After the blizzards and sub-zero temperatures of the last two months, I’m more than ready for spring. I’m also depressed by the endless gray, cold days filled with intermittent snow storms. So, I’m banishing the blues by doing a few winter chores so I can hit the ground running when the first crocus pop.
You can prune fruit trees any time it’s warm enough to be outdoors. Pruning needs to be done when the trees are dormant to control size and encourage fruit blossoms.
Doing it now means I have to wade through nearly three feet of snow to my miniature apple orchard. I’m burning a lot of calories and pounds. I already saw a five-pound drop on the scales this morning from two pruning sessions.
That’s enough to banish the blues, for me!
Wading through three-feet-deep snow to prune is a great calorie-burner!
Grapevines should be pruned during the cold months, too. Cut them back heavily, pruning to the darker, rusty-brown wood to encourage new growth. Grape clusters form on new growth. Don’t worry if a sap drips from the cuts. It’s only water and won’t hurt anything.
While you’re out there in the snow, take a broom and gently brush off any accumulated snow from trees and shrubs. Young branches can easily break from the snow’s weight. The yew hedge in front of my house was half-buried from the last blizzard and required serious sweeping.
After I got the sidewalk shoveled after the last blizzard, sweeping snow off the hedge was the next job. This much snow can break young branches.
Another housekeeping task that can be done on any day you feel like braving the weather is spreading fireplace ashes around lilac bushes and fruit trees. Scatter the ashes around the base of the trees and bushes, on top of the snow, in about a three-foot-diameter circle. As the snow melts and the ground thaws, minerals and other nutrients in wood ash will percolate down to root systems. Any hard wood that is burned in a fireplace supplies numerous trace elements, calcium, zinc, copper and other minerals that fruit trees crave.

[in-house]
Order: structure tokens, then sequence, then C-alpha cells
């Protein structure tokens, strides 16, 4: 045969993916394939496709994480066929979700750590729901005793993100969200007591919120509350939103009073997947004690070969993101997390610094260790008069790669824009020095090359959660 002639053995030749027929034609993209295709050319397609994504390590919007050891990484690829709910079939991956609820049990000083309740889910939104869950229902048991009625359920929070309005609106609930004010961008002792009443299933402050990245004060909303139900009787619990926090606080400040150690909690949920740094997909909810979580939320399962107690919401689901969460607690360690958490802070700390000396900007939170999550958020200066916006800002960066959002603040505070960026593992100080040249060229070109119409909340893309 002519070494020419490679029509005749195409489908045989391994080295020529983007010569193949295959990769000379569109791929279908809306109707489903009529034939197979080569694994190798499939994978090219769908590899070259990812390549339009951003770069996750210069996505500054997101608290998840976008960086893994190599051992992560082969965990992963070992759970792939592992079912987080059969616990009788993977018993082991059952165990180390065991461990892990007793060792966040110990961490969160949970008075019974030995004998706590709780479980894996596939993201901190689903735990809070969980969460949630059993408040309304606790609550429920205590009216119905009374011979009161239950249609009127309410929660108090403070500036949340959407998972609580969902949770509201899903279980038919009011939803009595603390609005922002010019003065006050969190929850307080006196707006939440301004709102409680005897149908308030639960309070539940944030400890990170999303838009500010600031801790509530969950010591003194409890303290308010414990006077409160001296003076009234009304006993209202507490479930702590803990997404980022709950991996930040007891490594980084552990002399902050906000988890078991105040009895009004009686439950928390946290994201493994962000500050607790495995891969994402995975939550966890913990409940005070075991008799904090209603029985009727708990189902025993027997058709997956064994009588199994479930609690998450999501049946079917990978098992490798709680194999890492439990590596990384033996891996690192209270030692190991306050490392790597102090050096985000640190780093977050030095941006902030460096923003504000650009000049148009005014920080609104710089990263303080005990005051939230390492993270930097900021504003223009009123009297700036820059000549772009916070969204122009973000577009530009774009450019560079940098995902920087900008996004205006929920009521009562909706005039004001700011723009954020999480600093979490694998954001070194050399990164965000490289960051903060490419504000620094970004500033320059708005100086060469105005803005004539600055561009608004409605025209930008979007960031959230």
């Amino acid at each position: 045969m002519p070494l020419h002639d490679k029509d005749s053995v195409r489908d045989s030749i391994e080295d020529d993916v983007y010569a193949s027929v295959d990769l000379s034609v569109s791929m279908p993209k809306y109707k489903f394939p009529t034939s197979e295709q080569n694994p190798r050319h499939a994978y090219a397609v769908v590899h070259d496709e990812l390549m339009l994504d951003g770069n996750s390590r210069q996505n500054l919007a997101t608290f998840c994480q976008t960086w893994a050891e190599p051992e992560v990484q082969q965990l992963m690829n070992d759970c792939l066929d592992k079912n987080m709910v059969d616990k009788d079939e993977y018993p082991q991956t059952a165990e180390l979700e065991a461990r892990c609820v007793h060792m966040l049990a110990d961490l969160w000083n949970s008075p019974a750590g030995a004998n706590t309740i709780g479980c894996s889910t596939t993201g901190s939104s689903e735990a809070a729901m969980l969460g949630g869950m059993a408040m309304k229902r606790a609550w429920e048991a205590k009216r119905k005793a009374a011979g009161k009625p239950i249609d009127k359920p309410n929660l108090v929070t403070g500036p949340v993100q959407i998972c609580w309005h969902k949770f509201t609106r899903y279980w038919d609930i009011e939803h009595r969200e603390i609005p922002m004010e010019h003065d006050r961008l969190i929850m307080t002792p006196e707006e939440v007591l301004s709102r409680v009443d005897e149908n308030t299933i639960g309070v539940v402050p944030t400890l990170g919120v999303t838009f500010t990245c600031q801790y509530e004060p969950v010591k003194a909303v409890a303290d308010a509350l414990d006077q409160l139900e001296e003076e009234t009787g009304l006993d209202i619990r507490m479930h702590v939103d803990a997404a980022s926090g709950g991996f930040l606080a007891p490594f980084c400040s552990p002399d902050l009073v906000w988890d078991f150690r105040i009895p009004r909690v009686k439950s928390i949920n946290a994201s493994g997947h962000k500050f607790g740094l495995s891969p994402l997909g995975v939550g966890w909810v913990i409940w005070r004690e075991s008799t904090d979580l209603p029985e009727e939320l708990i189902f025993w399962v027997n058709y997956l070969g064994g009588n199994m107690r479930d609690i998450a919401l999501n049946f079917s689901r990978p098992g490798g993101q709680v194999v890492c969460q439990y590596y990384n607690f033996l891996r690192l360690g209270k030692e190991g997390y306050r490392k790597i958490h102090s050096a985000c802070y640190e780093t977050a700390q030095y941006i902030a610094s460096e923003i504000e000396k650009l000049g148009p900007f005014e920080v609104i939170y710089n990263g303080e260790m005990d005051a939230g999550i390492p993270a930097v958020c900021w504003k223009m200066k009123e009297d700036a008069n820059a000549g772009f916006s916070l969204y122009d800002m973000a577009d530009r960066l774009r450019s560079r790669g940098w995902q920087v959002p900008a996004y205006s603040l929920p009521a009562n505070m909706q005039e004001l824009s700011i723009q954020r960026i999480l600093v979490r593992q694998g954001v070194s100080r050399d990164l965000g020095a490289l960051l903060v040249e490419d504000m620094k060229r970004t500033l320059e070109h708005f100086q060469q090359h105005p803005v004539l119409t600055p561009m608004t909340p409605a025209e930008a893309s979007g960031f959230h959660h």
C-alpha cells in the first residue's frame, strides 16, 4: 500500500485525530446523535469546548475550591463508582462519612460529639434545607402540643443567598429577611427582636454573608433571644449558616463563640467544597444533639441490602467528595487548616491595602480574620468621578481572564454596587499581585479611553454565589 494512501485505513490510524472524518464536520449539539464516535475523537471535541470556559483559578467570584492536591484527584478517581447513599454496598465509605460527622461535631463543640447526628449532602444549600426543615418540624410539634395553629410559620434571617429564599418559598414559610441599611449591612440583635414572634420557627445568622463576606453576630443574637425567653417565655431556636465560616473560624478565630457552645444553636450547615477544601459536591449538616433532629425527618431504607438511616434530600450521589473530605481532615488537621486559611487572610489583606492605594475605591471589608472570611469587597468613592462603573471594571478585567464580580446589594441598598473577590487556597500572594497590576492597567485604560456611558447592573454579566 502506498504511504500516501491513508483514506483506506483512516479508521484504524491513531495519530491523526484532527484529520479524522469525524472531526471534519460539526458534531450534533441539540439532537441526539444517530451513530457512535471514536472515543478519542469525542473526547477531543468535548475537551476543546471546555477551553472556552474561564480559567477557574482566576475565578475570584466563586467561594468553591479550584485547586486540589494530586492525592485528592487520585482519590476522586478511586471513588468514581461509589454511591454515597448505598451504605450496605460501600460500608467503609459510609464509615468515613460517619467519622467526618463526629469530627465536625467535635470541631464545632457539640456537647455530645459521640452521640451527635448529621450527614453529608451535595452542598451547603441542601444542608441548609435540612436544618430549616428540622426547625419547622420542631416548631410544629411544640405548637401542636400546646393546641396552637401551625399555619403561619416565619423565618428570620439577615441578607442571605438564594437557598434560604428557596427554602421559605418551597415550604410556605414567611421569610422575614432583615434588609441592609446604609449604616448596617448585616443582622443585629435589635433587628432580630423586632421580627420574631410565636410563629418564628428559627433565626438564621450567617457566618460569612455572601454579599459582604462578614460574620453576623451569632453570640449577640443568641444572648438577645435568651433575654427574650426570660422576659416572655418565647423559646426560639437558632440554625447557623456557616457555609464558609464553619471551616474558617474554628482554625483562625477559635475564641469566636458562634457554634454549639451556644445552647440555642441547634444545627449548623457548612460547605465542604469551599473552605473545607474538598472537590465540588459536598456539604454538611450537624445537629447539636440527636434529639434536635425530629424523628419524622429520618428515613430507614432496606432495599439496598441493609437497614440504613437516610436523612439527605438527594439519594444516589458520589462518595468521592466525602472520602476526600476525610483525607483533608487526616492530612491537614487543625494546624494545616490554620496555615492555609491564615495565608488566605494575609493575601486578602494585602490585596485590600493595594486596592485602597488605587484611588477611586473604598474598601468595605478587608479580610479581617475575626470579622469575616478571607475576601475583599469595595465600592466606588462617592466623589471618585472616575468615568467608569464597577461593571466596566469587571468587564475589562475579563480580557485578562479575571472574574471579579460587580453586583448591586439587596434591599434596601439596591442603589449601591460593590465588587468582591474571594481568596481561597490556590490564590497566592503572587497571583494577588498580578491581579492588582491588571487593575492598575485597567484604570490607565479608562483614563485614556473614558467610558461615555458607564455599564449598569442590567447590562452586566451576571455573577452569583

Images of spring! Wood ash helps to sweeten the soil around lilacs, which bloom more lavishly in alkaline ground.
Start feeding houseplants again in mid to late February, depending on your latitude. Southern ones, start fertilizing on Valentine’s Day; northern zones, resume feeding at the end of the month. As the sun becomes stronger and days lengthen, plants begin to grow again and need nutrition.
Tell us what you do to banish the winter blues, such as any small jobs you do to help your garden during winter.
Doreen Howard has written for The Old Farmer's Almanac All-Seasons Garden Guide for 15 years and is the former garden editor at Woman’s Day as well as a photographer. She has grown more than 300 varieties of heirloom edibles and flowers in the last two decades.
In stores now!
Look for Doreen's newest book, Heirloom Flavor: Yesterday's Best-Tasting Vegetables, Fruits and Herbs for Today's Cook. Find in stores everywhere including Walmart and on the Web including Amazon.com.